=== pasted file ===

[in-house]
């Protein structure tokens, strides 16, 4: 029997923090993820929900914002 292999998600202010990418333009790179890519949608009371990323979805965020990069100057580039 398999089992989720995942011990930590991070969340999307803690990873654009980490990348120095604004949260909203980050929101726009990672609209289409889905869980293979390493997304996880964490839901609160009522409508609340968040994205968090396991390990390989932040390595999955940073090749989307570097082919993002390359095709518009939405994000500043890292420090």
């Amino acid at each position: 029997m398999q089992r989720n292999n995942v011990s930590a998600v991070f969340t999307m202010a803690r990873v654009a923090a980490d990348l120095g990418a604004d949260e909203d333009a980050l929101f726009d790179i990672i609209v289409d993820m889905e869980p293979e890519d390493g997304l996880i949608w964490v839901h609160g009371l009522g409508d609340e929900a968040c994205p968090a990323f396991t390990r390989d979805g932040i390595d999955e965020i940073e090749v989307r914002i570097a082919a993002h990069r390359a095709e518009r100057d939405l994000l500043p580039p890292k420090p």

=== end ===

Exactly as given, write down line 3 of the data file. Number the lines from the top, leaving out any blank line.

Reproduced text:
């Amino acid at each position: 029997m398999q089992r989720n292999n995942v011990s930590a998600v991070f969340t999307m202010a803690r990873v654009a923090a980490d990348l120095g990418a604004d949260e909203d333009a980050l929101f726009d790179i990672i609209v289409d993820m889905e869980p293979e890519d390493g997304l996880i949608w964490v839901h609160g009371l009522g409508d609340e929900a968040c994205p968090a990323f396991t390990r390989d979805g932040i390595d999955e965020i940073e090749v989307r914002i570097a082919a993002h990069r390359a095709e518009r100057d939405l994000l500043p580039p890292k420090p």